When good things happen, Governor Charlie Baker gets credit. When bad things happen, no one blames him and he never blames himself. As Baker wraps up his final year in office, that Teflon is part of the magic and mystery of his tenure.
Last week, a woman was killed at a railroad crossing after a safety system was not restored to its normal operation following maintenance by a state contractor — a failure that kept the gates from going down. On Tuesday, two employees working for a state contractor raised a bridge connecting Chelsea and East Boston while a vehicle was on it. That same day, a piece of concrete fell from an overpass on Interstate 93, crashing through the windshield of a car driven by a motorist from California.
A governor who lauds himself for managerial brilliance might want answers about a state transportation agency that seems to be asleep at the switch, or at least be wary about touting its record. Not Baker. On Tuesday night, as he delivered his final State of the Commonwealth address, his long list of accomplishments included these lines: “We rescued a bankrupt, unaccountable public transportation system. Created an oversight board and invested over $6 billion to modernize its operations and infrastructure.”
Baker deserves credit for running an administration rooted in civility and bipartisan compromise, although given the dominance of Democrats on Beacon Hill, it’s bipartisanship or nothing for a Republican governor. When it comes to the coronavirus pandemic, he has been a strong leader, walking a tightrope between science and an economy that needs freedom and oxygen to recover and thrive. He has advanced an interesting concept of housing development around transportation hubs, although it’s far from affordable and relies on sometimes shaky public transit. That’s all good stuff, and of course, there are more examples.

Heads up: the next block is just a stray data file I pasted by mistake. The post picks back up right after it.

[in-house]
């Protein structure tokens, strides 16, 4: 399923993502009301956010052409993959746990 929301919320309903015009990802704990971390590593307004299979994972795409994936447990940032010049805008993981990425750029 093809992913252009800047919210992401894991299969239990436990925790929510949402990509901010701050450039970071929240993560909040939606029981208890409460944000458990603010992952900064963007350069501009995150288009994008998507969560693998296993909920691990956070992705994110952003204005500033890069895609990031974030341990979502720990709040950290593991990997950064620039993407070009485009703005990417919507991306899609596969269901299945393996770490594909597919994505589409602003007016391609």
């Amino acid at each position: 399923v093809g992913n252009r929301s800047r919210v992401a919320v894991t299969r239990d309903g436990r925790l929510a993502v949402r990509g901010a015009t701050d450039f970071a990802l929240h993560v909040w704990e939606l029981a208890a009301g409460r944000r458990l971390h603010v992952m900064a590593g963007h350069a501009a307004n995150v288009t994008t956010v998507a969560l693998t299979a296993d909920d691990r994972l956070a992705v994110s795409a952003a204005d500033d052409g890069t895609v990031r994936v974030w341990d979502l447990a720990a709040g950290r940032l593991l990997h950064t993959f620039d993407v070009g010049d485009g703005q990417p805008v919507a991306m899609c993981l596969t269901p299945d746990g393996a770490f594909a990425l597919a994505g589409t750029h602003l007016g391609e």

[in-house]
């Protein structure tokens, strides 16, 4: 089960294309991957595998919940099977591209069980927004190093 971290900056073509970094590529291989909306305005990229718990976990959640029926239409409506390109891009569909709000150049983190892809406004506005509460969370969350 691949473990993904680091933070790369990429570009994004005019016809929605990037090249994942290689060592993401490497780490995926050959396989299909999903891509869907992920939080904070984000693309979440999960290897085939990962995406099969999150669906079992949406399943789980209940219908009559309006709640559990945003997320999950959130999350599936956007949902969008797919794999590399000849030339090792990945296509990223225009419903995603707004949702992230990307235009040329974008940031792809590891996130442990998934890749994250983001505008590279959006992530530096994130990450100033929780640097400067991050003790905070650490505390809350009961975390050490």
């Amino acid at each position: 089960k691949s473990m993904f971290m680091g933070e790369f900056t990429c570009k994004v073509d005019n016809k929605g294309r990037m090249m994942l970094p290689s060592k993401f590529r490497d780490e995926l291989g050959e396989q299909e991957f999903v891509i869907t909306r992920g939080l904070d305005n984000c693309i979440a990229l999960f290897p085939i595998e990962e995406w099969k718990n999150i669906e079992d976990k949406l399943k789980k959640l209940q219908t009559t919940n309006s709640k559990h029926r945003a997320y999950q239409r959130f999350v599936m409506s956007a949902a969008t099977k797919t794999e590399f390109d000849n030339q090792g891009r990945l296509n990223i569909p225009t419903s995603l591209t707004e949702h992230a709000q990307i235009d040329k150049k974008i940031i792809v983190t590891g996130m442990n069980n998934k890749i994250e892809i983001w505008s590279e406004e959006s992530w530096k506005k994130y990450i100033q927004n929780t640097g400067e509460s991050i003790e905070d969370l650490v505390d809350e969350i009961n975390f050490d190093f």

But it’s also true that during Baker’s seven years in office, neither Democrats nor voters, generally, held him accountable for a series of sometimes catastrophic bureaucratic failures, such as a system breakdown at the Registry of Motor Vehicles that led to the deaths of seven motorcyclists on a New Hampshire highway. State police corruption got a pass too. When at least 76 veterans died of COVID-19 at the state-run Soldiers’ Home in Holyoke, a legislative oversight committee produced a report that did direct some blame at Baker for putting a politically connected person, with no health care qualifications, in charge of the facility. Yet he has never shouldered any personal responsibility for what happened there and, so far, has made no public commitment to proposed reforms that would address governance of the facility. During his Tuesday night speech, however, he did thank the National Guard for, among other things, “Helping us right the ship at the Holyoke Soldiers’ Home.”
Nothing sticks. A little girl disappears after a Massachusetts judge grants custody to a father with a troubled record. Baker said he feels a “tremendous amount of pain” — but apparently no responsibility for a tragically flawed system. He’s awaiting a report that, if it follows the template of past reports, will assign culpability to others.
He’s tall, white, and male. Does that explain it? Or is something else at work? Perhaps people have come to expect so little of government, they hold no one accountable for its many bungles. Maybe that’s a good thing, a necessary readjustment of overly idealistic goals, and a welcome reckoning with reality. After all, government is run by humans, who by definition are imperfect. Despite the best of intentions, things go wrong. A rusty MBTA staircase with gaping holes where steps should be is fenced off, but not repaired or removed until someone falls through it and dies. A Green Line train derails after its operator, who had a history of speeding infractions, drives it too fast. An escalator at another T stop suddenly runs backward; no one knows why. Maybe collectively, we no longer believe government can or should be the answer to all problems, and accept that elected officials and the people who work for them can only do so much to hold the pieces together.
If so, Baker is the beneficiary. As he rides off into the sunset, the next governor can only hope that Baker leaves the Teflon behind.
Joan Vennochi is a Globe columnist. She can be reached at firstname.lastname@example.org. Follow her on Twitter @joan_vennochi.